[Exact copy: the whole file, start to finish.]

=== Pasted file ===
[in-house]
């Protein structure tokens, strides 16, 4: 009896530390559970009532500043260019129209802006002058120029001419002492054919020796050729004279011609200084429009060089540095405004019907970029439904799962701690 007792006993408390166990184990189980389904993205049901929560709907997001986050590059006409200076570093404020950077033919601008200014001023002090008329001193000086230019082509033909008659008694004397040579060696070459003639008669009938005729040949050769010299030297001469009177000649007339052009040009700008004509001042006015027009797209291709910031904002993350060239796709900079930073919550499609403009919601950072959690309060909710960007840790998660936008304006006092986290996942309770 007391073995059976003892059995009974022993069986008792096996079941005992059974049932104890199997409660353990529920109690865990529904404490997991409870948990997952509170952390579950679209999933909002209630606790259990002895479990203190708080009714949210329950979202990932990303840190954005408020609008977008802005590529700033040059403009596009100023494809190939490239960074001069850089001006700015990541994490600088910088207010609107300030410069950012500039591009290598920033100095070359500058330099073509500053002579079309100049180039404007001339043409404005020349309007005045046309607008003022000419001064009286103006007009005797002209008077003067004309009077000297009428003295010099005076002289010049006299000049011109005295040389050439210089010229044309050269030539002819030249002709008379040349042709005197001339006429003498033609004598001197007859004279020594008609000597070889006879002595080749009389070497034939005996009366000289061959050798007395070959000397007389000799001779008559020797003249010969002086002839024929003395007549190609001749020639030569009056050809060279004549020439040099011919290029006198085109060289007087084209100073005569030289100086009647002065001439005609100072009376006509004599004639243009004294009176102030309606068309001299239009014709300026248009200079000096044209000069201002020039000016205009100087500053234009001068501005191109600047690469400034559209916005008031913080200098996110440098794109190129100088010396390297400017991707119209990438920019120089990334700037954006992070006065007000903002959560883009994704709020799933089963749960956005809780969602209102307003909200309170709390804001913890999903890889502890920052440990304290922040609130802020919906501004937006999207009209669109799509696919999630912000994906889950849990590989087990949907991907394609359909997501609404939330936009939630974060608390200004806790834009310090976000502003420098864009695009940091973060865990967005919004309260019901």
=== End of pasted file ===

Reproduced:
[in-house]
């Protein structure tokens, strides 16, 4: 009896530390559970009532500043260019129209802006002058120029001419002492054919020796050729004279011609200084429009060089540095405004019907970029439904799962701690 007792006993408390166990184990189980389904993205049901929560709907997001986050590059006409200076570093404020950077033919601008200014001023002090008329001193000086230019082509033909008659008694004397040579060696070459003639008669009938005729040949050769010299030297001469009177000649007339052009040009700008004509001042006015027009797209291709910031904002993350060239796709900079930073919550499609403009919601950072959690309060909710960007840790998660936008304006006092986290996942309770 007391073995059976003892059995009974022993069986008792096996079941005992059974049932104890199997409660353990529920109690865990529904404490997991409870948990997952509170952390579950679209999933909002209630606790259990002895479990203190708080009714949210329950979202990932990303840190954005408020609008977008802005590529700033040059403009596009100023494809190939490239960074001069850089001006700015990541994490600088910088207010609107300030410069950012500039591009290598920033100095070359500058330099073509500053002579079309100049180039404007001339043409404005020349309007005045046309607008003022000419001064009286103006007009005797002209008077003067004309009077000297009428003295010099005076002289010049006299000049011109005295040389050439210089010229044309050269030539002819030249002709008379040349042709005197001339006429003498033609004598001197007859004279020594008609000597070889006879002595080749009389070497034939005996009366000289061959050798007395070959000397007389000799001779008559020797003249010969002086002839024929003395007549190609001749020639030569009056050809060279004549020439040099011919290029006198085109060289007087084209100073005569030289100086009647002065001439005609100072009376006509004599004639243009004294009176102030309606068309001299239009014709300026248009200079000096044209000069201002020039000016205009100087500053234009001068501005191109600047690469400034559209916005008031913080200098996110440098794109190129100088010396390297400017991707119209990438920019120089990334700037954006992070006065007000903002959560883009994704709020799933089963749960956005809780969602209102307003909200309170709390804001913890999903890889502890920052440990304290922040609130802020919906501004937006999207009209669109799509696919999630912000994906889950849990590989087990949907991907394609359909997501609404939330936009939630974060608390200004806790834009310090976000502003420098864009695009940091973060865990967005919004309260019901």